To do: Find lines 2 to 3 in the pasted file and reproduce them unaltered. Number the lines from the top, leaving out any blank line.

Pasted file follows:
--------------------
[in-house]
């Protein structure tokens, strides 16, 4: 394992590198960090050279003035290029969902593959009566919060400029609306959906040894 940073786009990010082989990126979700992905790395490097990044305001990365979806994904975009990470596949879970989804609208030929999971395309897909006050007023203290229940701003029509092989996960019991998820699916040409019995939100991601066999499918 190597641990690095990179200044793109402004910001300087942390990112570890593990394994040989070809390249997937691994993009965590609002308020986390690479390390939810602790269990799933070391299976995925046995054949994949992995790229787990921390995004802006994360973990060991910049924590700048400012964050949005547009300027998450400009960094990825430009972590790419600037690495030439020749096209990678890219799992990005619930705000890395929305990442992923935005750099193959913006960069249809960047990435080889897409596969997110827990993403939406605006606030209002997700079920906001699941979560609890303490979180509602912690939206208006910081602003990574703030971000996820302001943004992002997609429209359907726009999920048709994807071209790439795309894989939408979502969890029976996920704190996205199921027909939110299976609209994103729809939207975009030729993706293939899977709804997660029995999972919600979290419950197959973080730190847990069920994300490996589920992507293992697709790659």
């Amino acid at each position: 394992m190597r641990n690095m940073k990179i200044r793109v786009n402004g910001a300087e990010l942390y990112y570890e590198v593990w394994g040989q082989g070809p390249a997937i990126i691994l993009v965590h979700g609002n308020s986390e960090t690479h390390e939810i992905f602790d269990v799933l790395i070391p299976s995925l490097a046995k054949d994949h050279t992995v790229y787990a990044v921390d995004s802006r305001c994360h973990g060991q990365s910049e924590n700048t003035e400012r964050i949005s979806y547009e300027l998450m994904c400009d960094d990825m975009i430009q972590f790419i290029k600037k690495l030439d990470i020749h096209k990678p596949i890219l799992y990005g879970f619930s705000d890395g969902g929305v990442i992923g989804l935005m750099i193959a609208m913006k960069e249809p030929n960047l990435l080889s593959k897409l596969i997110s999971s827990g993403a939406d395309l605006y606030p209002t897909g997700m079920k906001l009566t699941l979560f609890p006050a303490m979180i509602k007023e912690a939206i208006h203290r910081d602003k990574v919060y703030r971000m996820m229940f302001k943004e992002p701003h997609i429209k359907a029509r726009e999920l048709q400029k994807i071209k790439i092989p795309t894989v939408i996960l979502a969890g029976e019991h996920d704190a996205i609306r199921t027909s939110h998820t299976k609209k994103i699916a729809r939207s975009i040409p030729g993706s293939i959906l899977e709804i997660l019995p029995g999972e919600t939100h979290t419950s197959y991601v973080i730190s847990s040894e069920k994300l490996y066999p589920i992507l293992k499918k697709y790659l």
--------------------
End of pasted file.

């Protein structure tokens, strides 16, 4: 394992590198960090050279003035290029969902593959009566919060400029609306959906040894 940073786009990010082989990126979700992905790395490097990044305001990365979806994904975009990470596949879970989804609208030929999971395309897909006050007023203290229940701003029509092989996960019991998820699916040409019995939100991601066999499918 190597641990690095990179200044793109402004910001300087942390990112570890593990394994040989070809390249997937691994993009965590609002308020986390690479390390939810602790269990799933070391299976995925046995054949994949992995790229787990921390995004802006994360973990060991910049924590700048400012964050949005547009300027998450400009960094990825430009972590790419600037690495030439020749096209990678890219799992990005619930705000890395929305990442992923935005750099193959913006960069249809960047990435080889897409596969997110827990993403939406605006606030209002997700079920906001699941979560609890303490979180509602912690939206208006910081602003990574703030971000996820302001943004992002997609429209359907726009999920048709994807071209790439795309894989939408979502969890029976996920704190996205199921027909939110299976609209994103729809939207975009030729993706293939899977709804997660029995999972919600979290419950197959973080730190847990069920994300490996589920992507293992697709790659």
């Amino acid at each position: 394992m190597r641990n690095m940073k990179i200044r793109v786009n402004g910001a300087e990010l942390y990112y570890e590198v593990w394994g040989q082989g070809p390249a997937i990126i691994l993009v965590h979700g609002n308020s986390e960090t690479h390390e939810i992905f602790d269990v799933l790395i070391p299976s995925l490097a046995k054949d994949h050279t992995v790229y787990a990044v921390d995004s802006r305001c994360h973990g060991q990365s910049e924590n700048t003035e400012r964050i949005s979806y547009e300027l998450m994904c400009d960094d990825m975009i430009q972590f790419i290029k600037k690495l030439d990470i020749h096209k990678p596949i890219l799992y990005g879970f619930s705000d890395g969902g929305v990442i992923g989804l935005m750099i193959a609208m913006k960069e249809p030929n960047l990435l080889s593959k897409l596969i997110s999971s827990g993403a939406d395309l605006y606030p209002t897909g997700m079920k906001l009566t699941l979560f609890p006050a303490m979180i509602k007023e912690a939206i208006h203290r910081d602003k990574v919060y703030r971000m996820m229940f302001k943004e992002p701003h997609i429209k359907a029509r726009e999920l048709q400029k994807i071209k790439i092989p795309t894989v939408i996960l979502a969890g029976e019991h996920d704190a996205i609306r199921t027909s939110h998820t299976k609209k994103i699916a729809r939207s975009i040409p030729g993706s293939i959906l899977e709804i997660l019995p029995g999972e919600t939100h979290t419950s197959y991601v973080i730190s847990s040894e069920k994300l490996y066999p589920i992507l293992k499918k697709y790659l």